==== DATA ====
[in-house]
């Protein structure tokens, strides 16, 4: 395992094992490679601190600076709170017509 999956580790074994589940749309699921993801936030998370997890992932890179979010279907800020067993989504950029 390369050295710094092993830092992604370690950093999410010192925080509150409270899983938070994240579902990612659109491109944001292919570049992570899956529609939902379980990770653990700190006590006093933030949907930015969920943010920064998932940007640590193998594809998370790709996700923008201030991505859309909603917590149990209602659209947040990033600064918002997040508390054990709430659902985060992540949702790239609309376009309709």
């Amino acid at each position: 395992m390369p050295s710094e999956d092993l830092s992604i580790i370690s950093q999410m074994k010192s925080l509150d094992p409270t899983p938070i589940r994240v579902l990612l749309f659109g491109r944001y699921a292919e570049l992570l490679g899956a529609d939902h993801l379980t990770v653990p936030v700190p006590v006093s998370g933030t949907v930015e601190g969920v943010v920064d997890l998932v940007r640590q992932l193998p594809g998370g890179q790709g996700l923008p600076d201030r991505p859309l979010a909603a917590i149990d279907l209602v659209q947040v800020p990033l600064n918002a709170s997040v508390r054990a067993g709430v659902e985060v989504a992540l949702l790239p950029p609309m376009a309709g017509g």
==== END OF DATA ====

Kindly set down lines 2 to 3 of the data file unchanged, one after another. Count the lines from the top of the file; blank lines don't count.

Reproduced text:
């Protein structure tokens, strides 16, 4: 395992094992490679601190600076709170017509 999956580790074994589940749309699921993801936030998370997890992932890179979010279907800020067993989504950029 390369050295710094092993830092992604370690950093999410010192925080509150409270899983938070994240579902990612659109491109944001292919570049992570899956529609939902379980990770653990700190006590006093933030949907930015969920943010920064998932940007640590193998594809998370790709996700923008201030991505859309909603917590149990209602659209947040990033600064918002997040508390054990709430659902985060992540949702790239609309376009309709």
């Amino acid at each position: 395992m390369p050295s710094e999956d092993l830092s992604i580790i370690s950093q999410m074994k010192s925080l509150d094992p409270t899983p938070i589940r994240v579902l990612l749309f659109g491109r944001y699921a292919e570049l992570l490679g899956a529609d939902h993801l379980t990770v653990p936030v700190p006590v006093s998370g933030t949907v930015e601190g969920v943010v920064d997890l998932v940007r640590q992932l193998p594809g998370g890179q790709g996700l923008p600076d201030r991505p859309l979010a909603a917590i149990d279907l209602v659209q947040v800020p990033l600064n918002a709170s997040v508390r054990a067993g709430v659902e985060v989504a992540l949702l790239p950029p609309m376009a309709g017509g």